Hope for immigration, incarceration in new public artworks
By now you’ve probably caught glimpses of Open Source, the city’s latest public arts campaign which will run throughout October 2015 (and in some cases beyond). Mural Arts spearheaded the project alongside Boston-based independent curator Pedro Alonzo. What are we looking at here? An outdoor display of artworks that challenge the the standard definition of “public art.”
It consists of 14 different projects in different sites around the city. Each one addresses its own issue, so there’s no cohesive bond here except the people and the city itself. Immigration, recycling, mass incarceration, displacement, economic reinvestment in underserved communities — these are but a handful of the problems that make up Philadelphia’s urban fabric.
AL DIA joined a private tour to get a sneak peak of the exhibition. Some of the Open Sources’ projects haven’t been unveiled as of late last week, but here’s an overview of four selected works. For a full list of the artworks and their backstories, check out Mural Arts’ Open Source website or explore the hashtag #OpenSourcePHL.
“Familias Separadas,” by Michelle Angela Ortiz
Locations: City Hall courtyard; LOVE Park; 9th st. & Washington Ave.; 6th & Tasker St.; 6th and Callowhill.
Ortiz’s stencils, done in collaboration with the JUNTOS youth group, can be found in multiple locations throughout the city. Collectively, they deal with the experiences of immigrants affected by deportation. “Se siente el miedo” (“You/he/she can feel the fear”), pictured above, stretches across the intersection of 9th Street and Washington Ave. in the Italian Market.
“Still Life with Flower,” by Heeseop Yoon
Location: 906 League St. (Italian Market)
This is the first piece Yoon’s that has been created for a large-scale outdoor public work. One reason behind that is her chosen medium — stencilled tape on alumalite panels, which can’t be reproduced on most exterior spaces like a traditional mural can. Pedro Alonzo, Open Source's curator, praised Yoon’s work as “clutter, accumulation and chaos rendered in masking tape.” Yoon chose the Italian Market site for the area’s multicultural vibrancy and fast-paced energy, both of which are reflected in the work.
“Turnover,” by the Dufala Brothers
Location: Bok, 1901 S. 9th St.
The interactive welding space created in the old Bok school is one of the less conventional projects in the exhibition. Only about 4 or 5 of the public artworks are permanent, says Jane Golden, director of the Mural Arts program. “Turnover” may be a case for a positive shift away from permanence.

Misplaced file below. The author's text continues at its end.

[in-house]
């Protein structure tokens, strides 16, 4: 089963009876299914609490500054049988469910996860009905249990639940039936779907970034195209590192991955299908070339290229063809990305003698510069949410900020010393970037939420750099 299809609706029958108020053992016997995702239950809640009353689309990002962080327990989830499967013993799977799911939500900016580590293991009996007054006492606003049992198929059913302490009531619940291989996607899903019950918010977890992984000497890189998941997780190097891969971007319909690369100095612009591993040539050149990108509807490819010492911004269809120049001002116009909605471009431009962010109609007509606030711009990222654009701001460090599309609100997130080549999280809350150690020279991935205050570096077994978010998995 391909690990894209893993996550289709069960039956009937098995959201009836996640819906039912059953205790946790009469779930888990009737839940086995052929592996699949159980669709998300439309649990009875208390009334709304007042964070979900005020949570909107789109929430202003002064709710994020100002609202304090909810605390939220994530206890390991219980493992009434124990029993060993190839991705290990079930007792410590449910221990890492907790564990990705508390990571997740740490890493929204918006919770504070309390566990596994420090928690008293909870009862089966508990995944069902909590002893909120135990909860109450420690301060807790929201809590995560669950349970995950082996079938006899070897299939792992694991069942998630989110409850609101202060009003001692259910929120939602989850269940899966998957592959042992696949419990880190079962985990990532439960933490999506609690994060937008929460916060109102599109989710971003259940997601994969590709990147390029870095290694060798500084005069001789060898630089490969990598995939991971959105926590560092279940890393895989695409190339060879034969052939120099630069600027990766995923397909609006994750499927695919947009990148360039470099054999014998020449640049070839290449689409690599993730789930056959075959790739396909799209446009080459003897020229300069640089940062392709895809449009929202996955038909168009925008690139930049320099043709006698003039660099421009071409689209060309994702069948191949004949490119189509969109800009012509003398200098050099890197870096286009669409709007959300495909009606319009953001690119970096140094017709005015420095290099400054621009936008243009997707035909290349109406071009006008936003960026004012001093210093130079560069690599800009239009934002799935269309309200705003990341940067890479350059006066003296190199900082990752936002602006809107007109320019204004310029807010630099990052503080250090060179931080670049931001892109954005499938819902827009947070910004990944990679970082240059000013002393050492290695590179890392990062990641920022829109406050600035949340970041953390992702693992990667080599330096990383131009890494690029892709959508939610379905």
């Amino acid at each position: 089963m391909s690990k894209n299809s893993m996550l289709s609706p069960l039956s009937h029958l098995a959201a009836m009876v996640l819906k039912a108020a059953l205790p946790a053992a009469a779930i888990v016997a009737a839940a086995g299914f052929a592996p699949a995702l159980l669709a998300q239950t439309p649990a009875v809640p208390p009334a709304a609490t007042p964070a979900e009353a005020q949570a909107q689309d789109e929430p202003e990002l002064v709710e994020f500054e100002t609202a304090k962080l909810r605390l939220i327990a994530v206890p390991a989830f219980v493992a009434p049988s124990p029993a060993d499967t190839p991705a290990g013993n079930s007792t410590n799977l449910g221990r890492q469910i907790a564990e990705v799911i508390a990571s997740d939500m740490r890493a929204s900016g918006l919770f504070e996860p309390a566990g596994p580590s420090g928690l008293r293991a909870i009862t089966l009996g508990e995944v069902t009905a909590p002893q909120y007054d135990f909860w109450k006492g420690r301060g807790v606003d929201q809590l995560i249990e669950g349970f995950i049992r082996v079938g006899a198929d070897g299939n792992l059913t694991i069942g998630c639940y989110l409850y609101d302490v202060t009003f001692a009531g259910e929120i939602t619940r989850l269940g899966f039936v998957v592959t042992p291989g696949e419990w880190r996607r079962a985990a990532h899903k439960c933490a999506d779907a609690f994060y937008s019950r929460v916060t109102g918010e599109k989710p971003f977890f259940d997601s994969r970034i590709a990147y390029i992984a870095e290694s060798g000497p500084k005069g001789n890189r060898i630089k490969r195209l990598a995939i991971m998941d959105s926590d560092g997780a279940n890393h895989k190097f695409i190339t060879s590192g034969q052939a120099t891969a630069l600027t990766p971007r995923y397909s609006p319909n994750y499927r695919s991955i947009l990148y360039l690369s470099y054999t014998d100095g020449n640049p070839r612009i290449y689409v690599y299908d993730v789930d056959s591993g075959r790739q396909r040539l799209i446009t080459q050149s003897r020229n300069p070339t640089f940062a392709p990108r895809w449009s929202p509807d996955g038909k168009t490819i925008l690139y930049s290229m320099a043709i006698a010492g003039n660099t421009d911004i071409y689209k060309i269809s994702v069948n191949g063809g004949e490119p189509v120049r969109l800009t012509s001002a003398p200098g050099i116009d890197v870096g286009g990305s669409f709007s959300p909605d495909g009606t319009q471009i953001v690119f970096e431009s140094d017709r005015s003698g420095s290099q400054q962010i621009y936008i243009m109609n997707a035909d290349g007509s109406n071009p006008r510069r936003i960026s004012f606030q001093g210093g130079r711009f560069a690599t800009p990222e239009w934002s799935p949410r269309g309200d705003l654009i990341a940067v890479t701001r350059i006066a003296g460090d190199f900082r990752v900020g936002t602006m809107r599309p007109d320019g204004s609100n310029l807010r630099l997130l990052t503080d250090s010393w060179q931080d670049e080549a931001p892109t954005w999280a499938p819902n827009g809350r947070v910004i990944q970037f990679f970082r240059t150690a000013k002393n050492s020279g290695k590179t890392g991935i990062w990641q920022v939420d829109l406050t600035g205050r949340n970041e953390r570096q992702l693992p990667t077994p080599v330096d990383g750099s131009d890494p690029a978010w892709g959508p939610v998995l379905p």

“I have a different attitude about murals and public art now than I did a long time ago,” Golden told a trolley bus full of reporters. “I used to think ‘it’s here forever,’ and that’s just an unrealistic attitude. Because a city evolves and changes. A city is fluid and dynamic.”
Inside the repurposed Bok school — a recent source of heated controversy for other reasons — the brothers Steven and Billy Dufala have created their own repurposing space. They have already begun buying their way towards 500 pounds of recycled aluminum from local scrappers. Throughout the month they will be engaging the community to help them recycle the metal into everything from functional address plates for nearby rowhomes to more abstract art peices.
While not traditional in its definition of “public art,” Golden hopes that this space will engage the city in a similar way murals do: “When it goes away, the memory of it should be so powerful that, as a city, it makes us yearn for more.”
“The Stamp of Incarceration: James Anderson,” by Shepard Fairey
Location: 1131 Callowhill Street
This isn’t the first or even the second public commission that international superartist Shepard Fairey has gotten in Philly. You may know of the now-altered Rocket Cat Cafe imagery on Frankford Ave., or further down the road, his massive 2014 mural in Fishtown. For Open Source, the issue at hand is prison reform.
Fairey, who has a criminal record of his own, interviewed folks involved in Mural Arts’ Restorative Justice Program. Two new murals — designed as celebratory stamps for formerly incarcerated — are only one part of the piece. Then there are mass-produced stickers that Fairey will distribute throughout the city.
Is the permanence of this mural on the wall say something about the foreseeably permanent problem of mass incarceration in the U.S.?
“I’d love it if this mural were obsolete tomorrow, and they were like, ‘Let’s paint a flower over it or something.’ But I don’t think that’s going to be the case,” Fairey said.